For many on the island, this important question will at some stage, need to be addressed. If we get sick, where should we go for treatment?
The answer depends on several factors, plus a basic knowledge of what is available on the island. Friends and other longer term expats can always give opinions and recommendations, and their advice is usually accurate. If in doubt, shop and ask around.
For those who live and holiday here, having access to some of the best quality medical care in the country is often taken for granted. Whilst none of us want to get sick, it is a pleasant surprise when Phuket’s healthcare services are used, as they are usually efficient, effective and often of a very high standard.
Essentially there are three public hospitals, three private hospitals, plus 110 clinics and over 200 private practices – a vast choice. If you do the math, you will find that the ‘doctor to population’ ratio is well above the Thailand average. Add this to the number of hospital beds, availability of nurses and other support services, and you will see that the island’s facilities are excellent.
Vachira Phuket Hospital, Patong Hospital and Thalang Hospital are all operated by the Thai Ministry of Public Health. As public facilities, they are usually busy and waiting times for non-emergency cases can be long and the wards overcrowded. Some patients may end up sleeping in the corridors. Clients are usually Thai, however foreign patients do use their services, particularly those who do not have any insurance, or cannot afford private care. Vachira Hospital, the largest hospital on the island with over 500 beds is located in Phuket Town. Many specialists work from Vachira Hospital and also consult at other public and private hospitals around the island. That’s why you may see the same specialist treating patients in both the public hospitals and private hospitals, or from their own clinics. Vachira Hospital also participates as a Social Security Fund hospital. This scheme is funded by deductions from employees’ wages. Foreigners are eligible.
Patong Hospital is located opposite the police station in Patong, with a busy emergency department. There is a high incidence of accident cases in the Patong area. The hospital does have limited services after hours, but at some times there may be no doctors available. Thalang Hospital, a 60-bed facility, is much smaller and generally treats less serious cases from the northern part of the island. More severe cases would be referred to Vachira Hospital. All of the public hospitals will charge foreigners for healthcare services, and whilst they are cheaper than the private hospital, they are not free.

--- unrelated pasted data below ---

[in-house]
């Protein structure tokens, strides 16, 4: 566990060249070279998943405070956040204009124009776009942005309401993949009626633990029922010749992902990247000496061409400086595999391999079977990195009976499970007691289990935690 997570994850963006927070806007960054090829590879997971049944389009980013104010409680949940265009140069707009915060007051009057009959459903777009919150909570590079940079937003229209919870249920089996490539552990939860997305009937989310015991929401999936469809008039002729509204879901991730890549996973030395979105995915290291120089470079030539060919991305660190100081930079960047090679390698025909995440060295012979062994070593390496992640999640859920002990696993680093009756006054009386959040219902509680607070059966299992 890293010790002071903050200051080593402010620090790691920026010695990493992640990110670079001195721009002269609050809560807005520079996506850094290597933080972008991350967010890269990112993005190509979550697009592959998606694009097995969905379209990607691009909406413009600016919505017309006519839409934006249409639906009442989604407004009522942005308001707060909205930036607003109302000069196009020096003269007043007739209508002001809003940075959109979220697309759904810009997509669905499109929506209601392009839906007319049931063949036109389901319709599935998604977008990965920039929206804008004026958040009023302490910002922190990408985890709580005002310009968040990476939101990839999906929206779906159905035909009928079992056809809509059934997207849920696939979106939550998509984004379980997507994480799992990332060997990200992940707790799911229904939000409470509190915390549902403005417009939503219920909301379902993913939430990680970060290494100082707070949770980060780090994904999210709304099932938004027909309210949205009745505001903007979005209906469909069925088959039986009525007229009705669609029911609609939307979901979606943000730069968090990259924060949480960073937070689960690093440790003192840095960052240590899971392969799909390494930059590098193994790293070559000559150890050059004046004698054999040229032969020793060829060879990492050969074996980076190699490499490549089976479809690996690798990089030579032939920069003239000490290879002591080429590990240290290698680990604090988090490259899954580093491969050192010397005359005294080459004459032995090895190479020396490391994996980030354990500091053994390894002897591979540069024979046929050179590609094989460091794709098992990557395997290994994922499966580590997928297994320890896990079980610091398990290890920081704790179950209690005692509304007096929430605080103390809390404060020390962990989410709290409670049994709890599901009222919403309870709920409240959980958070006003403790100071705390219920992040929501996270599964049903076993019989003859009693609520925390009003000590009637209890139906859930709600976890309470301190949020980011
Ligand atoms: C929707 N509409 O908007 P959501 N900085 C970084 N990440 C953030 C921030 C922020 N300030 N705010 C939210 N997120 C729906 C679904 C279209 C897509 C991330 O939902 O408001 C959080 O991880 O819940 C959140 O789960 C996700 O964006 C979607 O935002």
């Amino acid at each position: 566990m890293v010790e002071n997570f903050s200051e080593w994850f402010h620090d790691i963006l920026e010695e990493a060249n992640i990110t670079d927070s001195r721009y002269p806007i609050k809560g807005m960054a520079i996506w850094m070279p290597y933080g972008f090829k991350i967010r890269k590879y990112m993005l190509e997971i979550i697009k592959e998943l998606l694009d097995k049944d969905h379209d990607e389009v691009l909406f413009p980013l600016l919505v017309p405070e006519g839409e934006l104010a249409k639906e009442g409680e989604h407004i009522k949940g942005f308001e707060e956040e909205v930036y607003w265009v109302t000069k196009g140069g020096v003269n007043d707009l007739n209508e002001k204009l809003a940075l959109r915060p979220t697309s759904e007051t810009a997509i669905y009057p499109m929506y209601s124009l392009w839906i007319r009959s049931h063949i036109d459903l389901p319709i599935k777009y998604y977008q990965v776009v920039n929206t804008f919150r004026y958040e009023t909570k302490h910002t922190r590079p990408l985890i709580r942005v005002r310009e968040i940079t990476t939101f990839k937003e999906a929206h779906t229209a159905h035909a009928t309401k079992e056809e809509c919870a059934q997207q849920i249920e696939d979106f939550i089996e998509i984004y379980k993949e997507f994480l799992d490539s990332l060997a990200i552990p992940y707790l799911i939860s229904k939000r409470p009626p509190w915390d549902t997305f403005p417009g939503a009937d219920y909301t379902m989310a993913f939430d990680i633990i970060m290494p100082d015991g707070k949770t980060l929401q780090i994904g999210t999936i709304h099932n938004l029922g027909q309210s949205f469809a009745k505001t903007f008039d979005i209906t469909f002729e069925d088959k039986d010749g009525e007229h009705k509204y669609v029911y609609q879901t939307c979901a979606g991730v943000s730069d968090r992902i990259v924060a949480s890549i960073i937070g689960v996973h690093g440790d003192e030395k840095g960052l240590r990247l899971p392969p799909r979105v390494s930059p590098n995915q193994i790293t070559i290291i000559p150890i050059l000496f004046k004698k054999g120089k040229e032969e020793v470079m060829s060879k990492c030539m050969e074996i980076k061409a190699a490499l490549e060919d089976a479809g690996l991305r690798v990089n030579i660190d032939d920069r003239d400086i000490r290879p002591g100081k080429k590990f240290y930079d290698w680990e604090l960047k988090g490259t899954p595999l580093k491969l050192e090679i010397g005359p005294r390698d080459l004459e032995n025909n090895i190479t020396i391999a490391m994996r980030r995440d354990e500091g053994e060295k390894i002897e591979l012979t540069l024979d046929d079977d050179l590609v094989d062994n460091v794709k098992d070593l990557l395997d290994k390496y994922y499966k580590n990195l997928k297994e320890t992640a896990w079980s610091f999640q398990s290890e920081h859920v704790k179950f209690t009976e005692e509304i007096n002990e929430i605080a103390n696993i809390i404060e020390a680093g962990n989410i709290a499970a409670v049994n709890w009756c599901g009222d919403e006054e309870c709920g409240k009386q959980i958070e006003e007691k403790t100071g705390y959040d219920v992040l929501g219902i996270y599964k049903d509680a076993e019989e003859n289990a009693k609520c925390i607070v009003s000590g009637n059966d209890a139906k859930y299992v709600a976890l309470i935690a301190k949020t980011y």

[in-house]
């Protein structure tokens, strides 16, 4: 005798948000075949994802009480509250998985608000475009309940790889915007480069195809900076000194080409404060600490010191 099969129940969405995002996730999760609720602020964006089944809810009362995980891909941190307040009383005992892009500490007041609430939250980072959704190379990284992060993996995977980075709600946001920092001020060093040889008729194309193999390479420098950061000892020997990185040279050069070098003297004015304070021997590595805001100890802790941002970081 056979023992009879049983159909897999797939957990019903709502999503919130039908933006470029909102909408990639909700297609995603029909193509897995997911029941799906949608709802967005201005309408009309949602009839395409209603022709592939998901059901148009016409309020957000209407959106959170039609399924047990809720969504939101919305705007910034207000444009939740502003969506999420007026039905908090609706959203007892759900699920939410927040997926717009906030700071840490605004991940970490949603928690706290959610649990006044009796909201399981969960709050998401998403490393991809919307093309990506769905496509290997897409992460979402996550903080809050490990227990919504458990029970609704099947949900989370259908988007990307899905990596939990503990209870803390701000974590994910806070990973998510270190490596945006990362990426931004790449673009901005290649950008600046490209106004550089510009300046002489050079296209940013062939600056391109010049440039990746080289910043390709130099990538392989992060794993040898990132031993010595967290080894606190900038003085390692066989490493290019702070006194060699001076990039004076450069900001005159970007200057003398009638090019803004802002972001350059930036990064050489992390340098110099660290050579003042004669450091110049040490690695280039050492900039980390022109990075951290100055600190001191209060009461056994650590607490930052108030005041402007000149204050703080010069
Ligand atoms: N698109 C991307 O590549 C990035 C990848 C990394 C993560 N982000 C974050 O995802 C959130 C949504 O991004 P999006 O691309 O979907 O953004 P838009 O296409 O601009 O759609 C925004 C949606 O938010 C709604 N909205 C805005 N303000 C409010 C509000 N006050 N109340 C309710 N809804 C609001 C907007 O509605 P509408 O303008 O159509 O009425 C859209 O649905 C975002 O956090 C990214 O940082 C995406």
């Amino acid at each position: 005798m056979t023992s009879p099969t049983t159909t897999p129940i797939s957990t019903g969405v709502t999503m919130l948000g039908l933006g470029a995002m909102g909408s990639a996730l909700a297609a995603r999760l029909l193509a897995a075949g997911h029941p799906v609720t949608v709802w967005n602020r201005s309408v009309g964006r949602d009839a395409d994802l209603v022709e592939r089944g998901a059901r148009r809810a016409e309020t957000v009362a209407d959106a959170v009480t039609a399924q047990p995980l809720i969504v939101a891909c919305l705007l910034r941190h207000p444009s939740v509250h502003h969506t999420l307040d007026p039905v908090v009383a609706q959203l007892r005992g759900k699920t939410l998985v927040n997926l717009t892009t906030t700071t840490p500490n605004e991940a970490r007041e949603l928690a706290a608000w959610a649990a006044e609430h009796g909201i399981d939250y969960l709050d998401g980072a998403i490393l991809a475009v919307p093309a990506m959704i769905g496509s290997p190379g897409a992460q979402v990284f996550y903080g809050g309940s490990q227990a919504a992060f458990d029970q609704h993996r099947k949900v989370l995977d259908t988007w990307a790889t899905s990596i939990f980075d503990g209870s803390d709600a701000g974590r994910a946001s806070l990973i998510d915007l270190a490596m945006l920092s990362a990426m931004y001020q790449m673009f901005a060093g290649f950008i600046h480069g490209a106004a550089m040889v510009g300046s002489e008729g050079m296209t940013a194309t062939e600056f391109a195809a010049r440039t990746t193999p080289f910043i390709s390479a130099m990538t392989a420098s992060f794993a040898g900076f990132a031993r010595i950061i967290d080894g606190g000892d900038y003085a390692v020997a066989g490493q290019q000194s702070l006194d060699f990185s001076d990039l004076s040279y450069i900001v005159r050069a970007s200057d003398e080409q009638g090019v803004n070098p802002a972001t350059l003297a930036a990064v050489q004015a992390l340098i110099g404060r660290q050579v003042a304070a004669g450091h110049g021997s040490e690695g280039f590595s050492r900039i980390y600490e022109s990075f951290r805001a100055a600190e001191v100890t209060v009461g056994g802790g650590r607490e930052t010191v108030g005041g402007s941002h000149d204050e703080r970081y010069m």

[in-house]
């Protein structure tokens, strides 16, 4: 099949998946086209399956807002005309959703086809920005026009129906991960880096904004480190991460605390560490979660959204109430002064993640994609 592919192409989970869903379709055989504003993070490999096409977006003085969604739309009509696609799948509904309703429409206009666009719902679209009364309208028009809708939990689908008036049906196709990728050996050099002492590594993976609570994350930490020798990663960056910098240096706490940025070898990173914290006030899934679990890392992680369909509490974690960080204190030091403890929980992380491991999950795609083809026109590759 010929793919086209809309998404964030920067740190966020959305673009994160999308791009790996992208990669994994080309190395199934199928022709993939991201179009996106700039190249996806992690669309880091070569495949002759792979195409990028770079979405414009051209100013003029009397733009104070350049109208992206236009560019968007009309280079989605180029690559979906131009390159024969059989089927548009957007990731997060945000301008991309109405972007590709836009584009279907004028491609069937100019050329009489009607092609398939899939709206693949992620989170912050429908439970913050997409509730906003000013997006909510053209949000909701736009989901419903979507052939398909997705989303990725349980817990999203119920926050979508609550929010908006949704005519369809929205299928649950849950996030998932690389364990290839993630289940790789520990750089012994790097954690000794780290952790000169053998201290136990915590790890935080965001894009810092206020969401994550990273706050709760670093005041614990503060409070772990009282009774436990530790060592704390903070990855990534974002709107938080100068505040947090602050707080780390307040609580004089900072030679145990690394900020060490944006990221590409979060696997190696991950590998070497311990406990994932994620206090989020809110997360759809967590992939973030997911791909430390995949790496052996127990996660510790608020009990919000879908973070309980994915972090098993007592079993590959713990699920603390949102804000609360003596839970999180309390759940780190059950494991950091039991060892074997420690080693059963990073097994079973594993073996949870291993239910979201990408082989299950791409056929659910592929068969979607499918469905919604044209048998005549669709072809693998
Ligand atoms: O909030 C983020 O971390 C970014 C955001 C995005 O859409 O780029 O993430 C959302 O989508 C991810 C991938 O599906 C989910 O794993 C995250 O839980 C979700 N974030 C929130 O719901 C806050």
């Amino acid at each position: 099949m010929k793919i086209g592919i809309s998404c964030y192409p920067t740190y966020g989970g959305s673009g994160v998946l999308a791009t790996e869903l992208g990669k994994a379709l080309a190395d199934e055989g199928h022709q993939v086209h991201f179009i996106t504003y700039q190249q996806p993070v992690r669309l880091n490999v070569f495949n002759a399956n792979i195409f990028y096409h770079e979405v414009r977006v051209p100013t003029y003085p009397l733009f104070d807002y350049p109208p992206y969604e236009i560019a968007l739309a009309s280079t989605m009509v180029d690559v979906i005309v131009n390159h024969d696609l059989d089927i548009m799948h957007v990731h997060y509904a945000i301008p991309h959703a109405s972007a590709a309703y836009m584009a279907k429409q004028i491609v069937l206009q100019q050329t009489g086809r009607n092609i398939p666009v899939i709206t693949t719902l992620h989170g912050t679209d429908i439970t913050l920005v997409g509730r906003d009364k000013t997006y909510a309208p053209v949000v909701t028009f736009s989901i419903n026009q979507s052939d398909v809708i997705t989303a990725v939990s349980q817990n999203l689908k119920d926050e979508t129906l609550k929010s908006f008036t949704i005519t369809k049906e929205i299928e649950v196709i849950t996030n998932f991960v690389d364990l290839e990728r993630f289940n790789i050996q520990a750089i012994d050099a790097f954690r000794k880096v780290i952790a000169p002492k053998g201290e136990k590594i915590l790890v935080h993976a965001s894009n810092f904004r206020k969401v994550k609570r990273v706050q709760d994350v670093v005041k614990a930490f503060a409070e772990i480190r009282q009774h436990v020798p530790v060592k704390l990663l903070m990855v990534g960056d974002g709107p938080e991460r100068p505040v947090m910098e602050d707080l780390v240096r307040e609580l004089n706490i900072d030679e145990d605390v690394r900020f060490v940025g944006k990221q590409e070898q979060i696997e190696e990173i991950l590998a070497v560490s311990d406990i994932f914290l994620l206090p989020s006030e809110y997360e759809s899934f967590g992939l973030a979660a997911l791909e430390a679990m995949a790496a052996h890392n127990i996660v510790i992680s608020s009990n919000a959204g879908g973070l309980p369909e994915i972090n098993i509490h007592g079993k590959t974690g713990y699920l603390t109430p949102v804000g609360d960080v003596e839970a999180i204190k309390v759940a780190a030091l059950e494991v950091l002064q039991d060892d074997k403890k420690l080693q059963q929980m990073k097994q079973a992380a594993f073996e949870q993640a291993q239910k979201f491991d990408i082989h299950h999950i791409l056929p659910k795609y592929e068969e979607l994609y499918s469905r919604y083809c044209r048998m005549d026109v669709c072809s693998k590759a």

There are three private hospitals, which generally cater to the vast majority of foreigners:
Mission Hospital is a not-for-profit hospital and is part of the worldwide Seventh-Day-Adventist church group. Some say it is the cheapest of the private hospitals. It is located on Thepkrasattri Road, near the Rajabhat Institute. It is the only other hospital on the island besides Vachira, which will accept Social Security Fund patients.
Phuket International Hospital, sometimes referred to as PIH or Siriroj Hospital, is on the bypass road between Central Festival and Tesco. It has recently completed major renovations, opening its new out-patient and room development, in September 2007. This is a medium-sized acute care hospital which has all of the required diagnostic and support facilities, and is a very popular choice for foreigners.
Bangkok Hospital Phuket is also a popular choice, and is part of the Bangkok Hospital Group which operates hospitals throughout Thailand. Located in Phuket Town, just down the road from Vachira Hospital, it has recently upgraded its facilities and opened a new out-patients’ building. It is considered the most expensive of the three private hospitals.
For simple ailments, you can choose to use one of the many clinics around Phuket, but you should be aware that these clinics may not have the full array of diagnostic equipment and laboratory services that are available to the larger hospitals. They also often have limited opening hours as the doctors may also work in the larger hospitals, during the day. Emergency cases, are not well handled at the clinics, and should be referred to one of the major private hospitals, or Vachira.
All healthcare facilities in Thailand are required by law to make a copy of your medical record available to you upon request, although some will charge you for doing so, especially if it is detailed and contains lots of information. By law, the healthcare facility must keep the original record for at least five years, so if you do change facilities, you can take your medical history with you.
Peter Davison, Manager International Services, Phuket International Hospital
Posted under Uncategorized
This post was written by HKT Homes on May 10, 2010